TINS!!!! Yayyy!!! Ok, I love tins, I can’t help it. They are a connection to history. I love to find unique “old time” items from long ago. (See more of my tin collection here.)
Today was a rainy, cold day in Buffalo so we headed to an antique store we had never visited. It is less than 20 minutes from our house and we drive by it quite often. I am not sure why I have never stopped in there before but boy am I glad I did today. The building was quite large and every little consignors area was decorated so nicely. The prices were more than reasonable which was a treat! We left with a nice collection of items in the car including these tins, an angel decoration, 2 wreaths, a candle, an antique toy car, and a home baked cookie Grandma bought.
A great way to spend a terrible day!!
My 12 year old (the tween) amazes me sometimes. Yesterday was one of those days. She was bored with the weather being bad and declared she wanted to make homemade fondant and make our pound cake to surprise her brother when he is home from his hockey tournament. She made the cake above. I was amazed how she took the initiative and made this very impressive cake with his jersey and number on it. It took her literally about 4 hours.
I don’t like fondant and will never eat a cake that has it. The store bought fondant is gritty and normally not very good tasting and we have had some from bakeries that are not that good either as it’s thick.
This homemade marshmallow fondant was really good and SIMPLE!!! It’s smooth, and just enough sweetness when rolled out to add a nice flavor to the buttery pound cake we make. She used white icing glue we had on hand to attach the pieces. It takes a bit to try and the cake came out perfect. It will be a nice surprise for her brother when he returns late tonight!
Here are some of the pictures of her work and our recipes for our family pound cake and the recipe she used for the fondant.
Our family POUND CAKE recipe:
3/4 cup butter (a stick and a half)
1 1/2 cup sugar
4 eggs, separated
3 tsp. baking powder
2 cups flour
1 1/2 tsp. vanilla
1 cup milk
Cream sugar and butter. Add egg yolks until combined thoroughly. Add Vanilla. Mix flour and baking powder together in a separate bowl and add alternately with milk. Set aside. Beat egg whites until just stiff and fold into batter.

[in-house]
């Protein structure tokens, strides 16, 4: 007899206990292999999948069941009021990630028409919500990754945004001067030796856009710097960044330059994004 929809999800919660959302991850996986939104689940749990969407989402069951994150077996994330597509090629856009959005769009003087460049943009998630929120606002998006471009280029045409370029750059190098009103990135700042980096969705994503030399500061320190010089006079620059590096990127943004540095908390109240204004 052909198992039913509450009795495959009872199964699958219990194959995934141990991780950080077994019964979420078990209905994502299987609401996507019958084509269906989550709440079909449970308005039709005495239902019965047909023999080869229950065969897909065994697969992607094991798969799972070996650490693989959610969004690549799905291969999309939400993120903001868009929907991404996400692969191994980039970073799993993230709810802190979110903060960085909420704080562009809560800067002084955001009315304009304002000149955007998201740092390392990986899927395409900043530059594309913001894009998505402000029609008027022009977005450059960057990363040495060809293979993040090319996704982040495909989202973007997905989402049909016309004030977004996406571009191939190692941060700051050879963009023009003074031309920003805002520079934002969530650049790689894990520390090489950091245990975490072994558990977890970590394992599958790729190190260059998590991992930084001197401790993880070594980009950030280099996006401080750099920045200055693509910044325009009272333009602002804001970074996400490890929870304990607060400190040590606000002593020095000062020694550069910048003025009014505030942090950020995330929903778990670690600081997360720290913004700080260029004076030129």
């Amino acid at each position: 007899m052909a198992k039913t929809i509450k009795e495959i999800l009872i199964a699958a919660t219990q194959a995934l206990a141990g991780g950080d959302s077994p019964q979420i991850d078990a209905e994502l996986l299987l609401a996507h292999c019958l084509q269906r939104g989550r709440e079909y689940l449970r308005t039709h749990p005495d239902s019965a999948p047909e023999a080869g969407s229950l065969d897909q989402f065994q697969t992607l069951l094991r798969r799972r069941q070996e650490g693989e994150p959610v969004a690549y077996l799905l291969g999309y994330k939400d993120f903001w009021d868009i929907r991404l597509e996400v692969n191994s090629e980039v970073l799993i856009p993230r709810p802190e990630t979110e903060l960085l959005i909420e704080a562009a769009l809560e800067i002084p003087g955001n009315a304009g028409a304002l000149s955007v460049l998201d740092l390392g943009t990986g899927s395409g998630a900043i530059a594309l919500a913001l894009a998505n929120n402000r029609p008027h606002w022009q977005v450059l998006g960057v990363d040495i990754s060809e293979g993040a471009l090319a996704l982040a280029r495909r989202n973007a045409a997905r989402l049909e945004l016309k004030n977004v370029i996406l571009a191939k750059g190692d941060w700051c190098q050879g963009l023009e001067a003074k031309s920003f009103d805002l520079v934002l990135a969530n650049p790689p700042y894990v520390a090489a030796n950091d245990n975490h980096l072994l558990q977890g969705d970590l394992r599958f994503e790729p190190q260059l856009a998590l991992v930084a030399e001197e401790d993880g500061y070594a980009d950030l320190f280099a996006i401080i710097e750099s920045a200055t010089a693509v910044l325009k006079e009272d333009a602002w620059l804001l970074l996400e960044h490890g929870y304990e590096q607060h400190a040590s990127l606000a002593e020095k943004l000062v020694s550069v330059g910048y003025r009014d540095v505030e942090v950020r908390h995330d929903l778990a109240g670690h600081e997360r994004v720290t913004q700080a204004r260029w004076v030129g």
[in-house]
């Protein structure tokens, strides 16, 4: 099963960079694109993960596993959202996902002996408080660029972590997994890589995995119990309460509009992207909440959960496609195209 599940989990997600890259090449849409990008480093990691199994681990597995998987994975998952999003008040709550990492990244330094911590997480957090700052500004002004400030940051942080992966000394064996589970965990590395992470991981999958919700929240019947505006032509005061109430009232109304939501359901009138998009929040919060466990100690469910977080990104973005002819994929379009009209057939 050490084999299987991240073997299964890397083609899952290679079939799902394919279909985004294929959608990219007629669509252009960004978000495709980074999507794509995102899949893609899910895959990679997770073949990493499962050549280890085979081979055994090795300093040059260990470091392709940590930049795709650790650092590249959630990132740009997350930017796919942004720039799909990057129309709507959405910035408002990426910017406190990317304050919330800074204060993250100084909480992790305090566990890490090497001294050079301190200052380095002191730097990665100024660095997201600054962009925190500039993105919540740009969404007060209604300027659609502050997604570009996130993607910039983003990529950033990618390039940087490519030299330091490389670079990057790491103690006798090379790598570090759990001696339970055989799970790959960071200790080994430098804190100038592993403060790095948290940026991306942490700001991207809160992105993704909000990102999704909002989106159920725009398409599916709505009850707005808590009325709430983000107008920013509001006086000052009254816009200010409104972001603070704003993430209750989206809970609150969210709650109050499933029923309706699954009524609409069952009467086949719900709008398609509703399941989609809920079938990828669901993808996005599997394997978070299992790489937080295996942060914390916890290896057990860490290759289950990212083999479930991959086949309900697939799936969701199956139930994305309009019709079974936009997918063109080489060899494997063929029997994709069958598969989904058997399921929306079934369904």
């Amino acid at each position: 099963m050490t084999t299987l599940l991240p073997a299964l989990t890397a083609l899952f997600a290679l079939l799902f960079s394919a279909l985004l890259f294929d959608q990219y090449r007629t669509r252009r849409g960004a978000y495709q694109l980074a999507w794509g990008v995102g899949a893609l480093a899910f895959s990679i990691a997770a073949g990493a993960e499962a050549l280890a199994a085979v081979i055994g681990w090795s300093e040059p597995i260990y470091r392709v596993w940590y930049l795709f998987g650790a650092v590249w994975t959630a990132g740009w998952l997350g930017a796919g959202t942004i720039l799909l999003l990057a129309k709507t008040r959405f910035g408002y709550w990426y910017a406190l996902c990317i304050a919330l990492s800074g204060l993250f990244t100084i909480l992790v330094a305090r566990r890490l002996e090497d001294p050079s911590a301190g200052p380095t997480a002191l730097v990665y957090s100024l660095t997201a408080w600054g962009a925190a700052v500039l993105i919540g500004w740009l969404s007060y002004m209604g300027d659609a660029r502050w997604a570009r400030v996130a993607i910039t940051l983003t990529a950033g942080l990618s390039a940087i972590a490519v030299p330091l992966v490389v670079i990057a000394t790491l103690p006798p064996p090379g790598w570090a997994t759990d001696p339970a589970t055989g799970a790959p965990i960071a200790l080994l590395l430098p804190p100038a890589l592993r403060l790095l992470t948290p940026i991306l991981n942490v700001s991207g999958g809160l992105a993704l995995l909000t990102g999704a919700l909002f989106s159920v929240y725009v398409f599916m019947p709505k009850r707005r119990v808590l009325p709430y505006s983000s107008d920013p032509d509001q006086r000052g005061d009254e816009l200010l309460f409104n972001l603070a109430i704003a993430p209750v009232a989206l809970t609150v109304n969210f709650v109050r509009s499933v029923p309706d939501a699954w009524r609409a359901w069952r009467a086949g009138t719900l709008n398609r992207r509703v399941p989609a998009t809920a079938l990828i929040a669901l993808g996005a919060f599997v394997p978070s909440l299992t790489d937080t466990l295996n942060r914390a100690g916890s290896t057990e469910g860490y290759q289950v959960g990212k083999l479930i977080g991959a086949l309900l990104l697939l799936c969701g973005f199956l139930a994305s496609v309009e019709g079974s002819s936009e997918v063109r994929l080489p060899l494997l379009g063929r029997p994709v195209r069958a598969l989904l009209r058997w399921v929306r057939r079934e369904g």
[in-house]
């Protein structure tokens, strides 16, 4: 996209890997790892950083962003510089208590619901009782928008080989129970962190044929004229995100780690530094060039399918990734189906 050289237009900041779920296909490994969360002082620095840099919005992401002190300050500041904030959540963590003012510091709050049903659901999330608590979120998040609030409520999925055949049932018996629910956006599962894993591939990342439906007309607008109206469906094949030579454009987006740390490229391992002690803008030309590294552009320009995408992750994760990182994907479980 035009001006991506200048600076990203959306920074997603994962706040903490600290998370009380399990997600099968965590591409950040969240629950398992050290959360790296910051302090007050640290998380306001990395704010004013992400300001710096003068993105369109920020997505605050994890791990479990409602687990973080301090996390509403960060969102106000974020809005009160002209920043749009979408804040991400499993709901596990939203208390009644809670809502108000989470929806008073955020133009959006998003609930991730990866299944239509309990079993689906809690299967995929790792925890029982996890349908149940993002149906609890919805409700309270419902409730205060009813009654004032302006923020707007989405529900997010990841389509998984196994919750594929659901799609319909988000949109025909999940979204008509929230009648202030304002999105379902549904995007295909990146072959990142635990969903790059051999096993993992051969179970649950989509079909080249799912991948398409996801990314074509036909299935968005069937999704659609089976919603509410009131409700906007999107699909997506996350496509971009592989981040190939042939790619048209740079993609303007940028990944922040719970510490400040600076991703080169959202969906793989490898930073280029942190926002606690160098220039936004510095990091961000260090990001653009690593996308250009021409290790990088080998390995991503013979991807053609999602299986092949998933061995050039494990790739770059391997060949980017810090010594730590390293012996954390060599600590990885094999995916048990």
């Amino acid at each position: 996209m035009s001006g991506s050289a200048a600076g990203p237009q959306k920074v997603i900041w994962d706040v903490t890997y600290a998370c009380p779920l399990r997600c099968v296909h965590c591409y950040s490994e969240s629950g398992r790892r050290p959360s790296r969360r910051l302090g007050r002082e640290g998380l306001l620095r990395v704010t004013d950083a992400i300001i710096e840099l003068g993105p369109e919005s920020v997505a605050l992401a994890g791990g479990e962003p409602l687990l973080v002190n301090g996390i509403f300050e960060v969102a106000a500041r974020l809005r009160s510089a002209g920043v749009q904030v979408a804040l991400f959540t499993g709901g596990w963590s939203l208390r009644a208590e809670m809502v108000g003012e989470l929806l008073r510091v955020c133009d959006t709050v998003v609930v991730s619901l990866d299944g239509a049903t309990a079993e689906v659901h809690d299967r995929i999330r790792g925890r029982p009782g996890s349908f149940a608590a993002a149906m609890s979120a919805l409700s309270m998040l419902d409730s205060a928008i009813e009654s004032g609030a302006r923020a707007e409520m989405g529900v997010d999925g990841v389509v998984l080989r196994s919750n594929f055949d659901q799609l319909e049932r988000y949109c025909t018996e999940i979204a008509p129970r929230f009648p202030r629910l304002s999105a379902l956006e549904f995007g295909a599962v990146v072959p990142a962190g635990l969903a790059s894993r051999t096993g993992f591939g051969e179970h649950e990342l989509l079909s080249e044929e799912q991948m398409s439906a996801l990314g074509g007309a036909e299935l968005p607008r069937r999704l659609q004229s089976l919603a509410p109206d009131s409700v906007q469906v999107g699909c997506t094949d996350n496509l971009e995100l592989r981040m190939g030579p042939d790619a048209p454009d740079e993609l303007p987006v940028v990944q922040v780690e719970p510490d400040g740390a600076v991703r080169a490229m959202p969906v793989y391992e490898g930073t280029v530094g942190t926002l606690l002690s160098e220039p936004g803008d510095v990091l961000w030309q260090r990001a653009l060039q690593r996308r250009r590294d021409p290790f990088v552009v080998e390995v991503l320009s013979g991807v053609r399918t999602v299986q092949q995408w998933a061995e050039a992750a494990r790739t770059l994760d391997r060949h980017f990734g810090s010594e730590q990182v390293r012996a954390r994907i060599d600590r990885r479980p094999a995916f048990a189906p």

Bake in well greased tube pan or cake pan (we used a 9×9 and 2 small loaf pans) for 30 minutes in 350 degree pre heated oven until just browned and toothpick test comes out clean
MARSHMALLOW FONDANT (super easy to make!!)
- 8 ounces miniature marshmallows (4 cups not packed, or half of a 16-ounce bag)
- 1 pound powdered sugar (4 cups), plus extra for dusting
- 2 tbsp water
- Food coloring or flavored extracts, optional
- Dust your counter or a large cutting board with powdered sugar. Place the marshmallows and the water in a large microwave-safe bowl. Microwave on high for 1 minute, until the marshmallows are puffy and expanded.
- Stir the marshmallows with a rubber spatula until they are melted and smooth. If some unmelted marshmallow pieces remain, return to the microwave for 30-45 seconds, until the marshmallow mixture is entirely smooth
- Add the powdered sugar and begin to stir with the spatula. Stir until the sugar begins to incorporate and it becomes impossible to stir anymore.
- Scrape the marshmallow-sugar mixture out onto the prepared work surface. It will be sticky and lumpy, with lots of sugar that has not been incorporated yet–this is normal. Dust your hands with powdered sugar, and begin to knead the fondant mixture like bread dough, working the sugar into the marshmallow with your hands.
- Continue to knead the fondant until it smoothes out and loses its stickiness. Add more sugar if necessary, but stop adding sugar once it is smooth–too much sugar will make it stiff and difficult to work with. Once the fondant is a smooth ball, it is ready to be used. You can now roll it out, shape it, or wrap it in cling wrap to use later. Well-wrapped fondant can be stored in a cool room or in the refrigerator, and needs to be kneaded until supple before later use.
- If you want to add coloring or flavoring to your fondant, flatten it into a round disc. You might want to wear gloves to avoid getting food coloring on your hands during this step. Add your desired amount of coloring or flavoring to the center of the disc, and fold the disc over on itself so that the color or flavor is enclosed in the center of the fondant ball.
- Begin to knead the ball of fondant just like you did before. As you work it, you will begin to see streaks of color coming through from the center. Continue to knead until the streaks are gone and the fondant is a uniform color. Your fondant is now ready to be used or stored as outlined above.